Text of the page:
Investment fraud, such as Ponzi schemes, can cause significant financial losses for not-for-profits. But the harm it can cause an organization’s reputation with donors and the public may be even worse. Nonprofits are required to disclose on their Forms 990 whether they’ve experienced a significant loss to any illegal “diversion” that exceeds the lesser of 5% of gross receipts, 5% of total assets or $250,000. Such data becomes public and is likely to be reported by charity watchdog groups and the media.
To avoid such consequences, your nonprofit needs to screen investment advisors carefully. Here’s how.
Profile in Deceit
One way investment fraud differs from occupational fraud is that its perpetrators generally are outside advisors — not employees. They may be brokers, bankers, financial planners, investment advisors or even self-styled money experts. In many cases, thieves are registered or licensed, enjoy good reputations in their communities, and have no previous records of wrongdoing.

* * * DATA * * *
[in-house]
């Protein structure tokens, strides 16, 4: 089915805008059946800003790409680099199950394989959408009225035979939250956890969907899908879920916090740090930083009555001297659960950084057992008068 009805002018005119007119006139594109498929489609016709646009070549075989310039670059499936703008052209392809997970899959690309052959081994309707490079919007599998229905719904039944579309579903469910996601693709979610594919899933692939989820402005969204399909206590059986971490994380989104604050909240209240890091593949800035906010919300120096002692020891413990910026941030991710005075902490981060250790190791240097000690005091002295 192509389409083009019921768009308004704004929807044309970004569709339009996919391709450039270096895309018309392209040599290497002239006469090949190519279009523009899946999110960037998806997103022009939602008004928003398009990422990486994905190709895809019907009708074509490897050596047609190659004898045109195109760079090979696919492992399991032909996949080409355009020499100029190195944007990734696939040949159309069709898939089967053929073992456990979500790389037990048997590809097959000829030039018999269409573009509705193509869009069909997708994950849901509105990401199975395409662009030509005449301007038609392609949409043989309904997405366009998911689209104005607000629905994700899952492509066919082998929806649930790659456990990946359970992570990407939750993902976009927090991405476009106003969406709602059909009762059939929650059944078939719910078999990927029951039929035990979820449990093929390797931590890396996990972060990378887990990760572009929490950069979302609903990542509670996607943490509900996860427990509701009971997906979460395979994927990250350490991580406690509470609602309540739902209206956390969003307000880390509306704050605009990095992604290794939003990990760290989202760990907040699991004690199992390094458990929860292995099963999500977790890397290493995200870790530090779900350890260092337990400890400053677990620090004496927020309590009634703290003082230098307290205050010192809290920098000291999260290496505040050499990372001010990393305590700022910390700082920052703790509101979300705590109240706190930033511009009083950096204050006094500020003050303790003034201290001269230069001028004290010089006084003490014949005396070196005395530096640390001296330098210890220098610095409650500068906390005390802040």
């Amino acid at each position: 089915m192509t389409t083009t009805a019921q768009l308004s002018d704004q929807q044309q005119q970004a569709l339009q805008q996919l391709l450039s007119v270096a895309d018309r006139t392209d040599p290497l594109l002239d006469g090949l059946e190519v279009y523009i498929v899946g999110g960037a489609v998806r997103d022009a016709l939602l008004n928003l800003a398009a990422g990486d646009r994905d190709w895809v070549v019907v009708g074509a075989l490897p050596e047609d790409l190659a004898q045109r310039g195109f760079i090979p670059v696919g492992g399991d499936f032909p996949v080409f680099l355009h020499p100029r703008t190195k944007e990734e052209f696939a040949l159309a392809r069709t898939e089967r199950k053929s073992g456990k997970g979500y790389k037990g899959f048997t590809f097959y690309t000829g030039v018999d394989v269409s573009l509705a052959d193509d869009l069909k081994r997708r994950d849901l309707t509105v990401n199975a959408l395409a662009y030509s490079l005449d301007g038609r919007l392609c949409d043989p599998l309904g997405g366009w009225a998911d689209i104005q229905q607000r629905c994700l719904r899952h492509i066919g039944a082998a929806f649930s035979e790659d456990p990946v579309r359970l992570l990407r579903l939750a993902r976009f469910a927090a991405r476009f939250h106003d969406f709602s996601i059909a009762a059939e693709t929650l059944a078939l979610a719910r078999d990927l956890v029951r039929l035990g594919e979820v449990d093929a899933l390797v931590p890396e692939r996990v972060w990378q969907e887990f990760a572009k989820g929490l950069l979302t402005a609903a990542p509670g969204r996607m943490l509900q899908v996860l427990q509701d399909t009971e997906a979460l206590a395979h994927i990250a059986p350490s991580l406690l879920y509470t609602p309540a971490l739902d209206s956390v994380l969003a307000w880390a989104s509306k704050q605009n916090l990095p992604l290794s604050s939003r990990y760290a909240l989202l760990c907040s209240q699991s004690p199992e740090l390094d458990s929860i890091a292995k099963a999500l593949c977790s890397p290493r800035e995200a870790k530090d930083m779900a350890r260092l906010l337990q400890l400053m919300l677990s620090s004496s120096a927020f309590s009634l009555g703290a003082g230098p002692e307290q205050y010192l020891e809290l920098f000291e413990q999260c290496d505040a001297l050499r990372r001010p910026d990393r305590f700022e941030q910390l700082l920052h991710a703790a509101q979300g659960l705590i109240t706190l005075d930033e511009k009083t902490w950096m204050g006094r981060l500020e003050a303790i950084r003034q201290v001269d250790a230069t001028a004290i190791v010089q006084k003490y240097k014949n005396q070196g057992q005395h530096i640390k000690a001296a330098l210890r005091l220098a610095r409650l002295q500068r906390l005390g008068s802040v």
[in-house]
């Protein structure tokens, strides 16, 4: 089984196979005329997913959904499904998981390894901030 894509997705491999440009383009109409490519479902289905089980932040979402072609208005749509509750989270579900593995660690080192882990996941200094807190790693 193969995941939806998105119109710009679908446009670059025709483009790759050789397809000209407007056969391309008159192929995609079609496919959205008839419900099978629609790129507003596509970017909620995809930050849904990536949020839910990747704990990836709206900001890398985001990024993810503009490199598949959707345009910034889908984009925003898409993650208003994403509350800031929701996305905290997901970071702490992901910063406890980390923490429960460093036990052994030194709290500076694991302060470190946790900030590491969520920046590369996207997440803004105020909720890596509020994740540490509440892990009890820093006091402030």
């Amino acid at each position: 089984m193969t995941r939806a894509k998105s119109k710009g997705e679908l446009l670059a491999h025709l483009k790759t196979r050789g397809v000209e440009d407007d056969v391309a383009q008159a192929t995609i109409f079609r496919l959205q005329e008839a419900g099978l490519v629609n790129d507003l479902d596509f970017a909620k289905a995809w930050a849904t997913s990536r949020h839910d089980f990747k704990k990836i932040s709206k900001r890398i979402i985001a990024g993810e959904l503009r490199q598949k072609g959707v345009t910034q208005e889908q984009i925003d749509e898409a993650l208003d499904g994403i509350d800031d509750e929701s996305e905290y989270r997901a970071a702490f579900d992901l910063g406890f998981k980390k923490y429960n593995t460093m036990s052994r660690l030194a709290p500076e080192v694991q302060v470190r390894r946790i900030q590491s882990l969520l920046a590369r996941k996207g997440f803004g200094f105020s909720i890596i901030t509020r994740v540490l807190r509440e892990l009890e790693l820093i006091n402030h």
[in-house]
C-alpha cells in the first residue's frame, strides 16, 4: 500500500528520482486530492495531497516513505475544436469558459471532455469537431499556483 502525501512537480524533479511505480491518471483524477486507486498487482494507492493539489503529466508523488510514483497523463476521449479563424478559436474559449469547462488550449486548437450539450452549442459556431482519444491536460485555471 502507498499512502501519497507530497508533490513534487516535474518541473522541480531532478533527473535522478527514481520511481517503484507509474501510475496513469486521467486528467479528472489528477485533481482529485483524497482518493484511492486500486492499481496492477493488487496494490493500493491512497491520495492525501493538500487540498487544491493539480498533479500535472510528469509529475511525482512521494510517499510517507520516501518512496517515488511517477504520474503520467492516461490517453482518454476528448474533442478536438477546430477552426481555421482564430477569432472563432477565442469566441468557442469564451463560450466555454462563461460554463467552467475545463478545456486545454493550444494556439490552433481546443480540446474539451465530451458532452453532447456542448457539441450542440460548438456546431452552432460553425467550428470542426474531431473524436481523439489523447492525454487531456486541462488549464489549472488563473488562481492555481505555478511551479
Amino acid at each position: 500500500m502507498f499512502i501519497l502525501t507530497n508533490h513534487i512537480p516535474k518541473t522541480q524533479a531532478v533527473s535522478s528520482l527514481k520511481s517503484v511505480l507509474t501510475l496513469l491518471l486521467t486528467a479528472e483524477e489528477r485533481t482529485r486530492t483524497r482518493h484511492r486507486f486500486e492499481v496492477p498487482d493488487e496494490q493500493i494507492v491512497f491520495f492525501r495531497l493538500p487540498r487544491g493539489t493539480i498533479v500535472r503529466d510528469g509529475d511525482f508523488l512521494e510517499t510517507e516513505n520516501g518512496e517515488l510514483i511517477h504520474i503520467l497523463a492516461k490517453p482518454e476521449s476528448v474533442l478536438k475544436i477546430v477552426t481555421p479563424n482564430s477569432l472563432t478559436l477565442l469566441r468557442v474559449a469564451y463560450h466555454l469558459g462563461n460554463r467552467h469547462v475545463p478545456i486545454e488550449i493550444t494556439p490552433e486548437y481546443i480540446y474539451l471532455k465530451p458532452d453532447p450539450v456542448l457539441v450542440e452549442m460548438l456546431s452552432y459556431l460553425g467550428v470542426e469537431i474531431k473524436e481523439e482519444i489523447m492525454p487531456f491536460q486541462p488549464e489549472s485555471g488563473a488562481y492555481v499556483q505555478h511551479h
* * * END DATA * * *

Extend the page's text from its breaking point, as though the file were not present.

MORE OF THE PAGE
How, then, can your organization avoid hiring a crook? First, beware of unrealistic promises. If an advisor guarantees immediate results or annual returns of 20% — even in years when the general stock market is down — he or she is either lying or incompetent. Also, be wary of investment fund managers who don’t submit to outside audits or report their results publicly.
The Right Stuff
Instead, look for an advisor who encourages you to discuss investment goals and risk concerns. Your advisor should understand your organization’s investment policy — or be willing to help you develop one. Accessibility is important, too. For example, your board likely holds meetings after business hours and your advisor needs to be able to meet with them from time to time.
Contact us today for help finding a trustworthy investment advisor. We are proudly affiliated with MBE Wealth Management, a Registered Investment Advisor with high ethical standards.